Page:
Parishioners at a large church in Dallas, Texas were concerned that their pastor had exhausted themes for his widely acclaimed “Kingdom” series, having preached on Kingdom Men, Kingdom Women, and Kingdom Kids.
They were therefore immensely relieved when their Pastor announced that he had several more Kingdoms in the making: Kingdom Drivers would be the first, followed by Kingdom Highways, Kingdom Restaurants, and Kingdom Cemeteries. Each Kingdom would be divided into three sub-kingdoms: animals, vegetables and minerals.
The pastor said he had received his leading for “Kingdom Drivers” immediately after a Sunday service. Sitting in his office, sipping tea, and overlooking one of the large parking lots behind the church, he was amazed and alarmed at what he saw. People, and they were mostly men, were insisting on the right of way for their vehicles, even when it was obvious that they were well in the back of the line. The morning’s sermon on “Patience and Forgiveness” seemed to be lost in the squeal of tires and the blowing of horns. Things were not going well in the parking lot and those responsible for directing traffic were upset and yelling at the drivers. Something needed to be done and a series of sermons on “Kingdom Drivers” seemed the clear answer.
Kingdom drivers, the pastor mused, should be like the chariot drivers of the Old Testament. They need to have an affinity with their vehicles much like those ancient drivers had with their horses and chariots. Many Texas drivers (and elsewhere as well) have affectionate nicknames for their trucks or cars, like Betsy, Elsie, or Erma, although women drivers may call theirs Hulk, Bubba or Muscleman.
“There would need to be a text and it should strike right to the heart (or battery) of the matter,” thought the pastor, as he began his Bible Gateway search for a suitable passage.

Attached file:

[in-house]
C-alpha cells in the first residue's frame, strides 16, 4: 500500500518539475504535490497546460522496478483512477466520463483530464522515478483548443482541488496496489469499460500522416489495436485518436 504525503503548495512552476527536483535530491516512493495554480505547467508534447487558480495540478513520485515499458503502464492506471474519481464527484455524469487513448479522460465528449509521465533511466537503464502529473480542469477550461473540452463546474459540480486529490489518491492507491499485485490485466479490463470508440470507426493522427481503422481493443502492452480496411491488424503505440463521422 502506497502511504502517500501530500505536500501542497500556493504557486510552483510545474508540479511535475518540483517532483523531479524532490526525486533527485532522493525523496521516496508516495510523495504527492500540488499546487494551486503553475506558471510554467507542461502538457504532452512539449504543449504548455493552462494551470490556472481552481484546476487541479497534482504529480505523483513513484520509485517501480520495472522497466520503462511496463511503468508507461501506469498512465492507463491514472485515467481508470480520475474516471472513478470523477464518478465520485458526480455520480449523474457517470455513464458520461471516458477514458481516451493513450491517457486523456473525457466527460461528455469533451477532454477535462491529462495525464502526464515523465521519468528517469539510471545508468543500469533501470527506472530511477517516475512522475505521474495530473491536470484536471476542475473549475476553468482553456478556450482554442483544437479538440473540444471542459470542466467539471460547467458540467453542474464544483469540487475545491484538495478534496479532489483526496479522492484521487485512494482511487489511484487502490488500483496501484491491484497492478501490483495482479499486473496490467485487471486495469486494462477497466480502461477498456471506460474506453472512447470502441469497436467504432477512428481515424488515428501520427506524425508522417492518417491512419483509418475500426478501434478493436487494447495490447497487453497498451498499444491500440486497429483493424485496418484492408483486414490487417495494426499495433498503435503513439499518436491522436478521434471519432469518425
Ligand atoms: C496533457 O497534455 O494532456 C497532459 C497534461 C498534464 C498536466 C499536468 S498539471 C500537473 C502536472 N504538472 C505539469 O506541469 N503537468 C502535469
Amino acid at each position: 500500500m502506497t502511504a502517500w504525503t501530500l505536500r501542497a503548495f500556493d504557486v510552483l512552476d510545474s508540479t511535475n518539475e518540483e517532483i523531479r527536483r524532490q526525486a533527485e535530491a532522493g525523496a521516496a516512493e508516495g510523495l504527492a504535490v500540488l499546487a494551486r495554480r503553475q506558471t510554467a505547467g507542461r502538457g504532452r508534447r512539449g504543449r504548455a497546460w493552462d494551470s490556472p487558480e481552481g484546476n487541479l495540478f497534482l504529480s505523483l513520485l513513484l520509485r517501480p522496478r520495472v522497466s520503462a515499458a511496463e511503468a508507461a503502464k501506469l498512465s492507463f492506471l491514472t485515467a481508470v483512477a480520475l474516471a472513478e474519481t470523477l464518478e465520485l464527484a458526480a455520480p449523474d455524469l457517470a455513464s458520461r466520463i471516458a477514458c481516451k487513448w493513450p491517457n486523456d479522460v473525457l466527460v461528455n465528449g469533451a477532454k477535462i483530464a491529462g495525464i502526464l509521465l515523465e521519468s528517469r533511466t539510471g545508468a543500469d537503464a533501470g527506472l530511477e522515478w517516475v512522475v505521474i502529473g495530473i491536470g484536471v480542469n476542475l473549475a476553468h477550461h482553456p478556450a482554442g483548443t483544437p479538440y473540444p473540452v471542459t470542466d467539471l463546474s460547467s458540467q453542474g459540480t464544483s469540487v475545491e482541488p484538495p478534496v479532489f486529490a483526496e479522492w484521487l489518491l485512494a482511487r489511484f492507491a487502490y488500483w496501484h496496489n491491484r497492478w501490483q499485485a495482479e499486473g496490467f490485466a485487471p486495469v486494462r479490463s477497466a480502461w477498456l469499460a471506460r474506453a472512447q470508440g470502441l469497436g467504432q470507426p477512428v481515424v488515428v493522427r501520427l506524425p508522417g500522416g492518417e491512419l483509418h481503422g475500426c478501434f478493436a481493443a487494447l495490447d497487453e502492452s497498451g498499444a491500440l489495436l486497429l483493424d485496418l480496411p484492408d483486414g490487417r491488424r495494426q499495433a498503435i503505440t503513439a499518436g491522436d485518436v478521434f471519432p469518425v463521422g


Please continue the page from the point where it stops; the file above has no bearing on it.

“I’ll start with Genesis 41:43: ‘He had him [Joseph] ride in a chariot as his second-in-command, and people shouted before him, ‘Make way!’ Thus he put him in charge of the whole land of Egypt.’ I want them to see how blowing their horns is the same as saying ‘Make way!’ But I’ll tell them that they cannot be a Kingdom Driver by insisting on their own way.”
“I’ll also need some overheads, starting with this picture of a chariot and its horses and driver.” [A slide of a chariot, two horses, and the driver is then put on an overhead.]
“First, note the chariot driver: He is using the proper equipment and because seat belts were not used at the time, he is holding the reins tightly with both hands. Note also that he has a helmet on, so it is obvious that he is expecting trouble. Any wannabe Kingdom Driver must have the appropriate equipment in his or her possession and use. With suitable gear, he can ‘make way’ legitimately through the thicket of vehicles.
“Now about the horses: I would guess that they are the equivalent of a Ford 150 with high octane gas. They are shod with the equivalent of Michelin tires, which can’t be beat for smooth ride, grip and tread-life for high mileage situations. Similarly, Kingdom Drivers need to be concerned about their feet, so Deuteronomy 29:5 should be helpful: Yet the Lord says, ‘During the forty years that I led you through the wilderness, your clothes did not wear out, nor did the sandals on your feet.’”
“Finally, about the chariot: This is equivalent to an SUV and matches perfectly the Ford 150 as well, so either can be used. Many wannabe Kingdom Drivers who are male prefer that their wives use an SUV for added protection in parking lots.
“My application will be something like this: Most accidents occur within a mile or two of home and it thus behooves drivers from further distances to be especially cautious in parking lots. Indeed, a parking lot is like our soul—it needs diligence and protection from Satan (wayward drivers) and backslidden Baptists, who cut off cars in their haste to get out of the parking lot.
“It is not only our horses (vehicles) that need attention, it is also thoughtful to consider those of other people exiting the parking lot. One should therefore exit slowly and with a smile of determination to let the other person do what you would like to do—get out of the lot first.
“Although Kingdom Drivers are somewhat rare, especially in Texas, with prayer and the occasional use of the horn, accompanied by the proper use of the turn signals, our church can become an example for all sojourners at other church parking lots in Texas.”